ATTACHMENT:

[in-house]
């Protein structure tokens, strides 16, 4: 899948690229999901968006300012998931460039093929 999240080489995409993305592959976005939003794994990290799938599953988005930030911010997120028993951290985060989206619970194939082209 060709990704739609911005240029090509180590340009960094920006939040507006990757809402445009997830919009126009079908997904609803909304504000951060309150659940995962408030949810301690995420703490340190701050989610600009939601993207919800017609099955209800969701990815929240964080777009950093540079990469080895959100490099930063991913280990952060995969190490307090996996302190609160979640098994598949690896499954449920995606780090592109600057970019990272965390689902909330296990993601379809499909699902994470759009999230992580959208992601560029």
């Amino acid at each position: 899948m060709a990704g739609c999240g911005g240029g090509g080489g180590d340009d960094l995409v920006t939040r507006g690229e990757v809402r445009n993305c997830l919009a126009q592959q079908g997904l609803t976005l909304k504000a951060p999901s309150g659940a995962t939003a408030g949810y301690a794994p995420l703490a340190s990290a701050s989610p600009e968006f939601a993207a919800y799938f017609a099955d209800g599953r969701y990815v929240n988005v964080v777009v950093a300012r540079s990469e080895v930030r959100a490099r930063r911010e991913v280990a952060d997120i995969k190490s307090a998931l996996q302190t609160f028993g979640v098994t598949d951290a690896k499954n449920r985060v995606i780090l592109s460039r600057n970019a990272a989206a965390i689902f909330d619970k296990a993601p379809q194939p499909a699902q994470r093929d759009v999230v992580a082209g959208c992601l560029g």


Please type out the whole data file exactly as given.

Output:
[in-house]
């Protein structure tokens, strides 16, 4: 899948690229999901968006300012998931460039093929 999240080489995409993305592959976005939003794994990290799938599953988005930030911010997120028993951290985060989206619970194939082209 060709990704739609911005240029090509180590340009960094920006939040507006990757809402445009997830919009126009079908997904609803909304504000951060309150659940995962408030949810301690995420703490340190701050989610600009939601993207919800017609099955209800969701990815929240964080777009950093540079990469080895959100490099930063991913280990952060995969190490307090996996302190609160979640098994598949690896499954449920995606780090592109600057970019990272965390689902909330296990993601379809499909699902994470759009999230992580959208992601560029």
């Amino acid at each position: 899948m060709a990704g739609c999240g911005g240029g090509g080489g180590d340009d960094l995409v920006t939040r507006g690229e990757v809402r445009n993305c997830l919009a126009q592959q079908g997904l609803t976005l909304k504000a951060p999901s309150g659940a995962t939003a408030g949810y301690a794994p995420l703490a340190s990290a701050s989610p600009e968006f939601a993207a919800y799938f017609a099955d209800g599953r969701y990815v929240n988005v964080v777009v950093a300012r540079s990469e080895v930030r959100a490099r930063r911010e991913v280990a952060d997120i995969k190490s307090a998931l996996q302190t609160f028993g979640v098994t598949d951290a690896k499954n449920r985060v995606i780090l592109s460039r600057n970019a990272a989206a965390i689902f909330d619970k296990a993601p379809q194939p499909a699902q994470r093929d759009v999230v992580a082209g959208c992601l560029g």